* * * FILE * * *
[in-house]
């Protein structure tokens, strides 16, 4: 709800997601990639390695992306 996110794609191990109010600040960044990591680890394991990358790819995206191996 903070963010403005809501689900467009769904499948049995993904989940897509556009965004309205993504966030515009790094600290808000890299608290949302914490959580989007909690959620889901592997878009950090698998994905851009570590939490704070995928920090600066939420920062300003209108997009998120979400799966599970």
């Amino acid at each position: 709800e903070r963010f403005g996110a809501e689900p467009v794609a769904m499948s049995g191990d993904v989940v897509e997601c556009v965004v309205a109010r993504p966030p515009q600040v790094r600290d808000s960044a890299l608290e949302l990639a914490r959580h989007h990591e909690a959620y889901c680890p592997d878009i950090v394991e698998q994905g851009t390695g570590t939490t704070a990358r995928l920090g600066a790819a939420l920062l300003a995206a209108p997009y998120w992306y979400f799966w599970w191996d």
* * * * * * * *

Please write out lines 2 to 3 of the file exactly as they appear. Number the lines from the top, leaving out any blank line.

């Protein structure tokens, strides 16, 4: 709800997601990639390695992306 996110794609191990109010600040960044990591680890394991990358790819995206191996 903070963010403005809501689900467009769904499948049995993904989940897509556009965004309205993504966030515009790094600290808000890299608290949302914490959580989007909690959620889901592997878009950090698998994905851009570590939490704070995928920090600066939420920062300003209108997009998120979400799966599970």
């Amino acid at each position: 709800e903070r963010f403005g996110a809501e689900p467009v794609a769904m499948s049995g191990d993904v989940v897509e997601c556009v965004v309205a109010r993504p966030p515009q600040v790094r600290d808000s960044a890299l608290e949302l990639a914490r959580h989007h990591e909690a959620y889901c680890p592997d878009i950090v394991e698998q994905g851009t390695g570590t939490t704070a990358r995928l920090g600066a790819a939420l920062l300003a995206a209108p997009y998120w992306y979400f799966w599970w191996d």